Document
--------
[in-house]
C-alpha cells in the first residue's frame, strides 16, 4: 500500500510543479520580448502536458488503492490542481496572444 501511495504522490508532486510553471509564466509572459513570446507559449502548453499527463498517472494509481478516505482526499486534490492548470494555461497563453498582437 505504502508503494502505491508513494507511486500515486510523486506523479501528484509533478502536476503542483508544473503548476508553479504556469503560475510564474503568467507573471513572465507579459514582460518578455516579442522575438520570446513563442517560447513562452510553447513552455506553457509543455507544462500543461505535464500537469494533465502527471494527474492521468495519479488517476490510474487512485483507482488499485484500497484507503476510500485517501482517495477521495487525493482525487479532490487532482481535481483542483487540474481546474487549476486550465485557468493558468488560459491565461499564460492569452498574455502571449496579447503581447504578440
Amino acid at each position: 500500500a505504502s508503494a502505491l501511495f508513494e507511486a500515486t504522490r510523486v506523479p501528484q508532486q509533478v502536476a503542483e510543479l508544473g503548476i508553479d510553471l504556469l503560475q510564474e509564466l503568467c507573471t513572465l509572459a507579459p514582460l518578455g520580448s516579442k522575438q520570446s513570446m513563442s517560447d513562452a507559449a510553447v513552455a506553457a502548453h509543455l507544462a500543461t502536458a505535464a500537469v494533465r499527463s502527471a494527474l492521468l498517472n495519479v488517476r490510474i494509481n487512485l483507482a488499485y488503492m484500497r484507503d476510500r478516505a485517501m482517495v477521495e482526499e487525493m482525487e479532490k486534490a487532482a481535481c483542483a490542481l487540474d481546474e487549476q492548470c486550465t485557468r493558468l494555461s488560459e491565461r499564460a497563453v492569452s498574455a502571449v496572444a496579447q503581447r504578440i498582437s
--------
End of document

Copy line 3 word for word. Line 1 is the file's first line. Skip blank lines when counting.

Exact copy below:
Amino acid at each position: 500500500a505504502s508503494a502505491l501511495f508513494e507511486a500515486t504522490r510523486v506523479p501528484q508532486q509533478v502536476a503542483e510543479l508544473g503548476i508553479d510553471l504556469l503560475q510564474e509564466l503568467c507573471t513572465l509572459a507579459p514582460l518578455g520580448s516579442k522575438q520570446s513570446m513563442s517560447d513562452a507559449a510553447v513552455a506553457a502548453h509543455l507544462a500543461t502536458a505535464a500537469v494533465r499527463s502527471a494527474l492521468l498517472n495519479v488517476r490510474i494509481n487512485l483507482a488499485y488503492m484500497r484507503d476510500r478516505a485517501m482517495v477521495e482526499e487525493m482525487e479532490k486534490a487532482a481535481c483542483a490542481l487540474d481546474e487549476q492548470c486550465t485557468r493558468l494555461s488560459e491565461r499564460a497563453v492569452s498574455a502571449v496572444a496579447q503581447r504578440i498582437s